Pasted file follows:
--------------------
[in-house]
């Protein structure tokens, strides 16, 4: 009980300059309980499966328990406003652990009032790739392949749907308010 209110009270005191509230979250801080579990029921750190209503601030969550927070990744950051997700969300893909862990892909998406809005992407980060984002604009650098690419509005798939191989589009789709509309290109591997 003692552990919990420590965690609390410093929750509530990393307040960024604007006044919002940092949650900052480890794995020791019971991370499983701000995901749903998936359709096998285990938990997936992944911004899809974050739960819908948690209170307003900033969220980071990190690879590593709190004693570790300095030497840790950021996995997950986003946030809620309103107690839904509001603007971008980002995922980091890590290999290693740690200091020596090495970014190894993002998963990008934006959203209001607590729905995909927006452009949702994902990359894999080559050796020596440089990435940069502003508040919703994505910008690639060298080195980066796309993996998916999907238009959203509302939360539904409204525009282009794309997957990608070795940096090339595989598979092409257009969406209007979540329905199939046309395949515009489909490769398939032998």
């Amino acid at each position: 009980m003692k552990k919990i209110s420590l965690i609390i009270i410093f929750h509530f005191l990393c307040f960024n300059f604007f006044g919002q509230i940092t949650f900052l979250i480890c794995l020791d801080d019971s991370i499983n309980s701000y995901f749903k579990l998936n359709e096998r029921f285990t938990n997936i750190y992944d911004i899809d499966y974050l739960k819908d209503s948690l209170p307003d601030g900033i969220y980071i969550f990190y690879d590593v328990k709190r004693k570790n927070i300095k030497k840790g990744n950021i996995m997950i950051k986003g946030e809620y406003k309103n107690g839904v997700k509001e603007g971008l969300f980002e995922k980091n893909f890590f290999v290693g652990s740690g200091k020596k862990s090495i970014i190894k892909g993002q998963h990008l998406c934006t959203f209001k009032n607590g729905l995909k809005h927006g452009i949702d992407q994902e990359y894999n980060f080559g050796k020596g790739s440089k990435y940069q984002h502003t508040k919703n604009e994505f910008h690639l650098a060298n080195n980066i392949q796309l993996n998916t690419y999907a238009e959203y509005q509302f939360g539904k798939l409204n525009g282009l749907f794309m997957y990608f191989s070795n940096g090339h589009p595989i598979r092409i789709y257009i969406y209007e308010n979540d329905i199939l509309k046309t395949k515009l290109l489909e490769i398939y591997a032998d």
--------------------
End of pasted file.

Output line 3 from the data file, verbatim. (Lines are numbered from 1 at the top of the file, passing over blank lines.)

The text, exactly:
């Amino acid at each position: 009980m003692k552990k919990i209110s420590l965690i609390i009270i410093f929750h509530f005191l990393c307040f960024n300059f604007f006044g919002q509230i940092t949650f900052l979250i480890c794995l020791d801080d019971s991370i499983n309980s701000y995901f749903k579990l998936n359709e096998r029921f285990t938990n997936i750190y992944d911004i899809d499966y974050l739960k819908d209503s948690l209170p307003d601030g900033i969220y980071i969550f990190y690879d590593v328990k709190r004693k570790n927070i300095k030497k840790g990744n950021i996995m997950i950051k986003g946030e809620y406003k309103n107690g839904v997700k509001e603007g971008l969300f980002e995922k980091n893909f890590f290999v290693g652990s740690g200091k020596k862990s090495i970014i190894k892909g993002q998963h990008l998406c934006t959203f209001k009032n607590g729905l995909k809005h927006g452009i949702d992407q994902e990359y894999n980060f080559g050796k020596g790739s440089k990435y940069q984002h502003t508040k919703n604009e994505f910008h690639l650098a060298n080195n980066i392949q796309l993996n998916t690419y999907a238009e959203y509005q509302f939360g539904k798939l409204n525009g282009l749907f794309m997957y990608f191989s070795n940096g090339h589009p595989i598979r092409i789709y257009i969406y209007e308010n979540d329905i199939l509309k046309t395949k515009l290109l489909e490769i398939y591997a032998d």